Kathy, thanks for this great post. You mention a couple things that really struck me. One, we fans are partially to blame for this mess. The money we throw at these athletes and the performances we cry for are a large part of the problem. Not that that excuses anyone. Of course not, they are grown men who make their own decisions but we have to admit they are decisions based, at least a bit, on the expectations of the fans.

Secondly, Andy Pettitte. Wow, what a model to follow. Yes, he did wrong, he cheated, and that should be condemned, but he also did the RIGHT thing in owning up to it. I'm always preaching at my daughters to DO THE RIGHT THING. It's not always the easy thing or the quickest thing or the most painless thing, but it's the right thing and it's the thing that honors God. I admire Pettitte for what he did (the confessing, not the using) and hope old and young alike follow his example of 'fessing up when a wrong is done.

Mike said...


Leah suggested I read this blog post about Clemens. I agree that Clemens would be much better off being honest. At this point, with his career over and his salary paid, neither his career nor any of his earnings are at stake. Only his legacy and reputation are. But his attempt to restore his legacy by lying is futile, it only makes public opinion of him worse, and it puts him at risk for going to jail for perjury. For all these reasons, attempting to lie his way out of this is very irrational. He's got a lot to lose and anything he could gain is a long shot. I agree wholeheartedly that honesty is his best option, not only morally, but logically speaking.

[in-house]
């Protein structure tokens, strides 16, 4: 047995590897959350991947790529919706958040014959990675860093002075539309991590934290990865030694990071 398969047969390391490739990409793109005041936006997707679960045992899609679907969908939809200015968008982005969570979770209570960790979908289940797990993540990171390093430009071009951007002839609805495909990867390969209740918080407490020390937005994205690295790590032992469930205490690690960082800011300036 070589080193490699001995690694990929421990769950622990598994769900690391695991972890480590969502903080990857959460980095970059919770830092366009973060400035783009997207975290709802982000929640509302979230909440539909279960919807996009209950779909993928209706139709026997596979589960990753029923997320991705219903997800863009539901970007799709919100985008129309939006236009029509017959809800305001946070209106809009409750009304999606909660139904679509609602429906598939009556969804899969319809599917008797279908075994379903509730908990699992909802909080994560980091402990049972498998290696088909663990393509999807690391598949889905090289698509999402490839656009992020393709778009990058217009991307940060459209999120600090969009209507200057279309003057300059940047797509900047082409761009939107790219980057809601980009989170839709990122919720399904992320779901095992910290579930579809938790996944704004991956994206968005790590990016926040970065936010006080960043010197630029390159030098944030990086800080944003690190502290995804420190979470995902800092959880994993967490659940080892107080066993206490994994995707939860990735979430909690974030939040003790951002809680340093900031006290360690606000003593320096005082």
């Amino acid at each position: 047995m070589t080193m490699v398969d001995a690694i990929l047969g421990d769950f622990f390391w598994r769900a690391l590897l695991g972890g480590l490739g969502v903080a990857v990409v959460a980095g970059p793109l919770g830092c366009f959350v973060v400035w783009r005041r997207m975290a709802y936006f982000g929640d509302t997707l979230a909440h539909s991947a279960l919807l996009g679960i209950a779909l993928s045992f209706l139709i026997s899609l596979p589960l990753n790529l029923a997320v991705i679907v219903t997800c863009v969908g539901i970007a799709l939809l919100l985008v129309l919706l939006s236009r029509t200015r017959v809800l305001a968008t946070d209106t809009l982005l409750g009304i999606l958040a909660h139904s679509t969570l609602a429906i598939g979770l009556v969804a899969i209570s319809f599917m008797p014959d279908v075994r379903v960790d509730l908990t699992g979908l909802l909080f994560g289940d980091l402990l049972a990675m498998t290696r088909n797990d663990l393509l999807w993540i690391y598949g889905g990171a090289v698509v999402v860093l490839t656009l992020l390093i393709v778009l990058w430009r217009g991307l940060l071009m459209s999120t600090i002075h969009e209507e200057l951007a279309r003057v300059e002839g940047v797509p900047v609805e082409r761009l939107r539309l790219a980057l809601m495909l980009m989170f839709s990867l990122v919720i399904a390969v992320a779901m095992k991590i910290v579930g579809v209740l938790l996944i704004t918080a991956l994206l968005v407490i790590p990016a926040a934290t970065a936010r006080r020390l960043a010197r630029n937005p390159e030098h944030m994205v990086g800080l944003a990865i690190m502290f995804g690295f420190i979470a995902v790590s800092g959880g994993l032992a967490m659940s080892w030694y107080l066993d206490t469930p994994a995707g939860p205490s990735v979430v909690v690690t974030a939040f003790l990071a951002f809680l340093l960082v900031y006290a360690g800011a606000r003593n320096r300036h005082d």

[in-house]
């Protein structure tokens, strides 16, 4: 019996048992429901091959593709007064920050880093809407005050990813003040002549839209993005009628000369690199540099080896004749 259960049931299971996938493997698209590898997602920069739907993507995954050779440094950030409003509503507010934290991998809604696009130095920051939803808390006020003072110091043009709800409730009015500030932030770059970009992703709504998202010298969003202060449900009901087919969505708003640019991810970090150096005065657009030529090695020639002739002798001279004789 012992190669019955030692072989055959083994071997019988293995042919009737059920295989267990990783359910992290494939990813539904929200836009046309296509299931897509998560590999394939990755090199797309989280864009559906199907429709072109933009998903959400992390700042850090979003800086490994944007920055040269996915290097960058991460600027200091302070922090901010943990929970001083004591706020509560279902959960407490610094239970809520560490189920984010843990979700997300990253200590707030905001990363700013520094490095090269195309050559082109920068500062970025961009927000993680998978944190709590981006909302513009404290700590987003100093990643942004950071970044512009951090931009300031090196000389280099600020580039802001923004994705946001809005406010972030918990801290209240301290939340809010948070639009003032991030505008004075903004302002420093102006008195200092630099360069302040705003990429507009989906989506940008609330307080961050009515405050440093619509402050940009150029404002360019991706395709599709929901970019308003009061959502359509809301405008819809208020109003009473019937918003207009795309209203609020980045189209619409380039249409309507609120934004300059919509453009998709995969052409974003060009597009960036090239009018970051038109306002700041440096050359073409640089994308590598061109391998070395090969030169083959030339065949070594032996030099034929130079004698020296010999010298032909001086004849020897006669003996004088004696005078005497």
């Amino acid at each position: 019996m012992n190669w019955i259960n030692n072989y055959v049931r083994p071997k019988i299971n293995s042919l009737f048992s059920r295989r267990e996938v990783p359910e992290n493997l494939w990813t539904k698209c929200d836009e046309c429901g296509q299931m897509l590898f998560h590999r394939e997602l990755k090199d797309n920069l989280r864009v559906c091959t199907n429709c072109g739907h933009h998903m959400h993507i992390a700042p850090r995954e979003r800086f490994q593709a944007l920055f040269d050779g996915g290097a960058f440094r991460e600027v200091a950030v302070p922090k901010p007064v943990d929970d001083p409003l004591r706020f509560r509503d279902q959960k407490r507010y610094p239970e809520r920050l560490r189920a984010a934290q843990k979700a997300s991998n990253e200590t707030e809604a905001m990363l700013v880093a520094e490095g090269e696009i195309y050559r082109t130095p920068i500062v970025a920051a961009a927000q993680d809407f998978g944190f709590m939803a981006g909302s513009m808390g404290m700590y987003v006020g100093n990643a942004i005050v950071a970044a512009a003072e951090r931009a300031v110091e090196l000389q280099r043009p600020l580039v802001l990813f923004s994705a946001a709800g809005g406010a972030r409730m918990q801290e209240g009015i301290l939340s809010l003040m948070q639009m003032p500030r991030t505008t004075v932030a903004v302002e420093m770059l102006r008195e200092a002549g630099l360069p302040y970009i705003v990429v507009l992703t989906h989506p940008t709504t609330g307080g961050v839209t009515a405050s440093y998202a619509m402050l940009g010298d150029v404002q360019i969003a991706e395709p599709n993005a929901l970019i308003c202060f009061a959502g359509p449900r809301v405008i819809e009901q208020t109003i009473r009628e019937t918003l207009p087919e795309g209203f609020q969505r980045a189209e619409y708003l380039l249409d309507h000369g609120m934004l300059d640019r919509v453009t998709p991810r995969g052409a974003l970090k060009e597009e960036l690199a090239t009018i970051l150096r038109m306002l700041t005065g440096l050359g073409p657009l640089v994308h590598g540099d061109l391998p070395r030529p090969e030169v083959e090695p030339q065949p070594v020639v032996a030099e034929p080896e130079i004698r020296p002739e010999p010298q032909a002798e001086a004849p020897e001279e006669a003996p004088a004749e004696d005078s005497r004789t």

Where I disagree with you is where you say that fans are to blame and site the Sosa/McGwire home run chase. As a fan, I do not feel in any way responsible, and would gladly trade any of these record chasing seasons away if it meant the game of baseball would have been clean all this time.

Additionally, I think that WAAYYY to much credit is given to Sosa, McGwire, et al. for restoring baseball fandom after the strike. Although the 98 season was exciting, I don't think it did a whole lot to turn a non-fan into a fan or a passive fan into a superfan. I think it gave people a reason to pay attention for the time being and that's it. It was more fleeting excitement than it was lasting excitement.

I do however feel that the late 90's gave us a much more obvious, much more glaring thing that drew a much bigger interest in baseball out of casual fans, including myself, and gave a lot of people a much bigger reason to follow the league as a whole. And I firmly believe that this thing is to thank for bringing baseball back to the limelight after the strike, not the home run record chases. If you haven't figured out what I am referring to, it is the creation and emergence of internet based fantasy baseball leagues. It bothers me that everyone credits Mark McGwire for restoring baseball, when fantasy baseball leagues are what deserve the credit.

Outside of that point, I agree with everything you say about Clemens and Pettite. Just wanted to point that out and see what you thought.


Kathryn Mackel said...

Thanks, Mike D. for checking in. It's scary that you, with three daughters, also have to be concerned with the whole performance-enhancement thing. As my research showed, steroid use among females is low, except for body builders and some track athletes. But in my book BOOST (and I'm not 'boosting' it right's out this summer), I explore the bigger issue of young athletes under tremendous pressure to get better. The steroids are just a plot point to explore what both talented male and female athletes an increasingly young age.

Kathryn Mackel said...

Hey Mike S., thanks for checking in. It has never occurred to me that fantasy baseball had anything to do with the resurgence of baseball but, now that you've brought up this point, I think it's brilliant and it's very likely right! I've always been a baseball fan, and always preferred 'small ball' to power ball but fantasy baseball opened my world up to the sport as a whole. Fantasy moved my appreciation beyond the AL East so that I tuned into players say...on the Diamondbacks...not just for their stats (though some fantasy players do) but for their "game." And when that game is clean, nothing beats it!